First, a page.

A questionnaire study on parasite control practices on UK breeding Thoroughbred studs.
ABSTRACT Improved education of veterinarians and equine owners/managers is essential in implementing parasite control strategies that are less reliant on chemicals.
This questionnaire study, conducted on 61 UK Thoroughbred (TB) establishments during 2009 and 2010, was designed to obtain an understanding of current helminth control practices on studs. To our knowledge, this is the first occasion that statements obtained from TB studs via questionnaire have been supported by statistical analysis.
Despite many respondents indicating high levels of concern regarding anthelmintic resistance, 56% of these establishments that received visiting equines co-grazed these animals with permanent stock and <74% administered anthelmintics prior to integration. In the 12 months preceding the study, most respondents administered frequent macrocyclic lactone (ML) treatments, with none appearing to leave any animals in groups untreated at each administration. Indiscriminate whole group treatments with MLs and movement of animals to 'clean grazing' post treatment (reported by >25% of respondents), indicates that many stud owners/managers are not aware of the strong risk factors for the development of anthelmintic resistance. Few studs had conducted faecal egg count (FEC) analysis in the past and only 22% indicated that they considered this form of analysis beneficial in determining anthelmintic choice.
The challenge now is to convince stud owners/managers to deviate from their current practices to control strategies that are more likely to preserve anthelmintic efficacy. Veterinarians need to get more involved in implementing these control strategies, with better emphasis placed on the role of diagnostic tests in facilitating targeted treatments and in investigating anthelmintic sensitivity in the associated nematode populations.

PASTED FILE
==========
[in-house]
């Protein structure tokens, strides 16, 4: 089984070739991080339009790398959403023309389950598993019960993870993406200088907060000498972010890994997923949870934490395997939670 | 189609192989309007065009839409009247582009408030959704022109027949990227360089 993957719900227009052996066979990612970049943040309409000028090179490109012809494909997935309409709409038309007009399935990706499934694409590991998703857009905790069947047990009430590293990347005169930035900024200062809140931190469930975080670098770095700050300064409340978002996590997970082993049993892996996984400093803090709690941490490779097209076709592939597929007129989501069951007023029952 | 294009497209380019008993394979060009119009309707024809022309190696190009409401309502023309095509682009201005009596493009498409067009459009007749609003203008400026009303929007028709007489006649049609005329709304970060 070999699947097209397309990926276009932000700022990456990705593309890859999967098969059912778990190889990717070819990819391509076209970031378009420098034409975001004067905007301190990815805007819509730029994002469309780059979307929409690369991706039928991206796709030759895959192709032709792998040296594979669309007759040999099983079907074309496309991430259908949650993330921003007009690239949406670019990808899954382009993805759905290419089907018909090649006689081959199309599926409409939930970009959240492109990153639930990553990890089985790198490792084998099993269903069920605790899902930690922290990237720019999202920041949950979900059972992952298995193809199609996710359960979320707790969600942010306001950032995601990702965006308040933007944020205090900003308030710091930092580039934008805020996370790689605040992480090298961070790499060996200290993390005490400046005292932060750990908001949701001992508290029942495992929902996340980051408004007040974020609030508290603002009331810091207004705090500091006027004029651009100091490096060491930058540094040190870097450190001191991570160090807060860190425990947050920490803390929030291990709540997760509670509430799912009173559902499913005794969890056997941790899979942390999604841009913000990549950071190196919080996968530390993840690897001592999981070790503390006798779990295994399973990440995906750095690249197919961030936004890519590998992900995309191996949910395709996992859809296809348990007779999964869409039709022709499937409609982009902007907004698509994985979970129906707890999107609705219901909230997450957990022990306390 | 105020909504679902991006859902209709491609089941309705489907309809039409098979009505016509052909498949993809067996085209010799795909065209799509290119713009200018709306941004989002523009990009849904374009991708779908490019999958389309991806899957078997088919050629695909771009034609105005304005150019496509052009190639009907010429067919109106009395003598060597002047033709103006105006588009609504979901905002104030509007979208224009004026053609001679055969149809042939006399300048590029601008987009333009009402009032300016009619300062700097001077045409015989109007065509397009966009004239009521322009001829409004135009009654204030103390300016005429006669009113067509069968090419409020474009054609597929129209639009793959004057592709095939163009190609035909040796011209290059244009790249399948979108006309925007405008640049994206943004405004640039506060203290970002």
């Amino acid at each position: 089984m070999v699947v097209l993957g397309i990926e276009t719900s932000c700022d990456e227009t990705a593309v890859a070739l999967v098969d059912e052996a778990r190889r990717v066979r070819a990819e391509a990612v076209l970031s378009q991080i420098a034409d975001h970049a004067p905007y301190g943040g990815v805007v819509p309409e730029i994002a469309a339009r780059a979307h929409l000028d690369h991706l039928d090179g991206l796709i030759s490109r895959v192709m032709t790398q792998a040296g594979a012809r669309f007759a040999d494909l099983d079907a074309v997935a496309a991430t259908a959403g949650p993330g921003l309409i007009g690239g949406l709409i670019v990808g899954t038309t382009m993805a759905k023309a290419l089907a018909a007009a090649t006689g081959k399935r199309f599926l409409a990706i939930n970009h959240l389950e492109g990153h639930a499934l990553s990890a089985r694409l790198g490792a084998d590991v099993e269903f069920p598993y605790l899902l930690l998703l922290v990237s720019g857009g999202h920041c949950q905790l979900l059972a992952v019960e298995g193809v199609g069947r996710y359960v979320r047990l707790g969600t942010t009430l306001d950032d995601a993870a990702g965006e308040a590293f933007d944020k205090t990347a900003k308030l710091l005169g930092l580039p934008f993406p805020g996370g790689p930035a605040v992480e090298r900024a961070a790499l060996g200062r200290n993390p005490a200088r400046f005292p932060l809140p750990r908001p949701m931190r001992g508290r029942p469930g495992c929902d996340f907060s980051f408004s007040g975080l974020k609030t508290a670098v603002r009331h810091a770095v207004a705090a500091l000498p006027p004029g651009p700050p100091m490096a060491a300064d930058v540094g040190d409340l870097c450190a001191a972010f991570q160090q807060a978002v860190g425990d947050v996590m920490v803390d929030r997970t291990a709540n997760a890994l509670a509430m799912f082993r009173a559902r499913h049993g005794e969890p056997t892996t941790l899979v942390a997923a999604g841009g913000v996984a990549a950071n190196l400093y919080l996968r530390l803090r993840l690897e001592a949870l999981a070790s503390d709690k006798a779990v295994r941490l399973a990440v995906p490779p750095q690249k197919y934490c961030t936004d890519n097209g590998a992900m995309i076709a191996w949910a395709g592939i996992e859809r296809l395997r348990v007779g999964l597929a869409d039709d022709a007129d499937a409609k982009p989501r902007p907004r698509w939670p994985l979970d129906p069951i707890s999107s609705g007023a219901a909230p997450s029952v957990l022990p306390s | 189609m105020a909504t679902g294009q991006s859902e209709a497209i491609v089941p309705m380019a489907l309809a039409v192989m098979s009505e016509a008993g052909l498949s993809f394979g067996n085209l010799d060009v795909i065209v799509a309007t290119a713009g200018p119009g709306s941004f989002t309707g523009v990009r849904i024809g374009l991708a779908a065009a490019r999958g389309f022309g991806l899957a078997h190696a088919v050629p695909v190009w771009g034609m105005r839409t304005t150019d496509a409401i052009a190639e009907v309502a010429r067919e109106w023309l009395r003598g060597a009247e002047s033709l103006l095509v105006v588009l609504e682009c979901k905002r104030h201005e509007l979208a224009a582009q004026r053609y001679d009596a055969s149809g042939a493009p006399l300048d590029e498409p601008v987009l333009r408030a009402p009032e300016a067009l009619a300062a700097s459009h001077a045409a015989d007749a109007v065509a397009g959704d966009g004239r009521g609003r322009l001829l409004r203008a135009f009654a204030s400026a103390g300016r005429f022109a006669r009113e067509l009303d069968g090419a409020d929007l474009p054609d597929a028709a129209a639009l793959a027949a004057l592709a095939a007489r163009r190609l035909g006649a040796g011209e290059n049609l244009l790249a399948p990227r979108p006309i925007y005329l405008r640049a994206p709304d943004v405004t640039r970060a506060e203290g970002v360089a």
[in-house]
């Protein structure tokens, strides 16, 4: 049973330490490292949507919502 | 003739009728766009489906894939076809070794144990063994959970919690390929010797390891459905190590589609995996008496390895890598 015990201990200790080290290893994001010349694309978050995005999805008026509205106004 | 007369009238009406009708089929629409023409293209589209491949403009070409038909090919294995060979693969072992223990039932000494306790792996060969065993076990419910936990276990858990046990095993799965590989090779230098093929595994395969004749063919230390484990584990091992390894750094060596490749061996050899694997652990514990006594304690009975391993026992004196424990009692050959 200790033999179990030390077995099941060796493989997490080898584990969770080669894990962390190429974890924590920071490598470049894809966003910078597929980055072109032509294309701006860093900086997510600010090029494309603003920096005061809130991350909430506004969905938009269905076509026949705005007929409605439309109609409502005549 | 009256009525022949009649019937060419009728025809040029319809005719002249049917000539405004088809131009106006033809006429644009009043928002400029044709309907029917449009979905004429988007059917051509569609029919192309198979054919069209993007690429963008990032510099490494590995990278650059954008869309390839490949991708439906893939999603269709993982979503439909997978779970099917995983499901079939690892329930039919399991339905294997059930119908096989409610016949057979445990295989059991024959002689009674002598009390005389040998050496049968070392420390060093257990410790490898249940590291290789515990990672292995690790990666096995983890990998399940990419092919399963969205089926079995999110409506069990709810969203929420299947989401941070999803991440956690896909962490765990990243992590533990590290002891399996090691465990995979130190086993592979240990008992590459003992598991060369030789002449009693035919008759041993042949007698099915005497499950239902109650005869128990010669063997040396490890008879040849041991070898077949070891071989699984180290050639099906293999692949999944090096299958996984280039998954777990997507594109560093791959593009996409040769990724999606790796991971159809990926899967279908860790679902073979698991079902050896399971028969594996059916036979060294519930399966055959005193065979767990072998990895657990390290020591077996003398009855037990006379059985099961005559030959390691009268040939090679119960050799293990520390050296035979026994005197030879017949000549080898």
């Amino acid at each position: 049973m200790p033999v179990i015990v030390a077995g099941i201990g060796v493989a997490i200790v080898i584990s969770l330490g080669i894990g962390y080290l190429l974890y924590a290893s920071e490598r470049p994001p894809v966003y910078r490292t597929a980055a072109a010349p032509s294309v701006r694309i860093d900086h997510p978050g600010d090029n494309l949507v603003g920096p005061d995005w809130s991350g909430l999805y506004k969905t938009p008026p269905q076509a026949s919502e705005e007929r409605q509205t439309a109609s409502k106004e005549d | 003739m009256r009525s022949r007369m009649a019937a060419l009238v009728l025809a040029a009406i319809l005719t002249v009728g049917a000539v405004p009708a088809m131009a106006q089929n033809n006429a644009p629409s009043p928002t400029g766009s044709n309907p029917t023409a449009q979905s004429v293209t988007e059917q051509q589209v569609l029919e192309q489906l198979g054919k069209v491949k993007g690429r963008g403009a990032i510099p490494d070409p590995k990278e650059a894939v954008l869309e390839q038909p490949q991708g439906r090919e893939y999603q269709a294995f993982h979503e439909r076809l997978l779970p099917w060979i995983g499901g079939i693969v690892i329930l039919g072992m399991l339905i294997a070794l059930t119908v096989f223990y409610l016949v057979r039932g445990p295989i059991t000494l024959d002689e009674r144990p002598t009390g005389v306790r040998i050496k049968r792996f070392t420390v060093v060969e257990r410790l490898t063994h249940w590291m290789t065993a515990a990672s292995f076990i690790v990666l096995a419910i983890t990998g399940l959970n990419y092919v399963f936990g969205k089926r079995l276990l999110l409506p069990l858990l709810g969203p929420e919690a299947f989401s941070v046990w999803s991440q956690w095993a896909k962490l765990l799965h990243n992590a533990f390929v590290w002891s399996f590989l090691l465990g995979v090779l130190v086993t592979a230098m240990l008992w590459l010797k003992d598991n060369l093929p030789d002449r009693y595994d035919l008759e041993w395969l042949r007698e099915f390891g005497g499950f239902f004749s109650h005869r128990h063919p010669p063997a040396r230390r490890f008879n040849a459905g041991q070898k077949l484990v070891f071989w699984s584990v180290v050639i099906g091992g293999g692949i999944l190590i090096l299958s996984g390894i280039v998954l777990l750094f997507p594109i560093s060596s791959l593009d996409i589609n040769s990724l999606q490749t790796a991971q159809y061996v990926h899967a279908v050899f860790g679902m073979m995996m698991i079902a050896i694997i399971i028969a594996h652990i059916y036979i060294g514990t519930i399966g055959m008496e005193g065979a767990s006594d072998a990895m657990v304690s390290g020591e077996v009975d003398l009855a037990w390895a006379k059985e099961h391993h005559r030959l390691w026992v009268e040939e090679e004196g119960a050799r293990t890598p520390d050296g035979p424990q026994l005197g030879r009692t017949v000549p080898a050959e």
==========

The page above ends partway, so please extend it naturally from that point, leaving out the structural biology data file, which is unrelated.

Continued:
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ABSTRACT: Since the 1960s equine parasite control has relied heavily on frequent anthelmintic treatments often applied with frequent intervals year-round. However, increasing levels of anthelmintic resistance in cyathostomins and Parascaris equorum are now forcing the equine industry to change to a more surveillance-based treatment approach to facilitate a reduction in treatment intensity. The principle of selective therapy has been implemented with success in small ruminant parasite control, and has also found use in horse populations. Typically, egg counts are performed from all individuals in the population, and those exceeding a predetermined cutoff threshold are treated. Several studies document the applicability of this method in populations of adult horses, where the overall cyathostomin egg shedding can be controlled by only treating about half the horses. However, selective therapy has not been evaluated in foals and young horses, and it remains unknown whether the principle is adequate to also provide control over other important parasites such as tapeworms, ascarids, and large strongyles. One recent study associated selective therapy with increased occurrence of Strongylus vulgaris. Studies are needed to evaluate potential health risks associated with selective therapy, and to assess to which extent development of anthelmintic resistance can be delayed with this approach. The choice of strongyle egg count cutoff value for anthelmintic treatment is currently based more on tradition than science, and a recent publication illustrated that apparently healthy horses with egg counts below 100 eggs per gram (EPG) can harbor cyathostomin burdens in the range of 100,000 luminal worms. It remains unknown whether leaving such horses untreated constitutes a potential threat to equine health. The concept of selective therapy has merit for equine strongyle control, but several questions remain as it has not been fully scientifically evaluated. There is a great need for new and improved methods for diagnosis and surveillance to supplement or replace the fecal egg counts, and equine health parameters need to be included in studies evaluating any parasite control program.Veterinary Parasitology 05/2014; 202(3-4):95-103. · 2.38 Impact Factor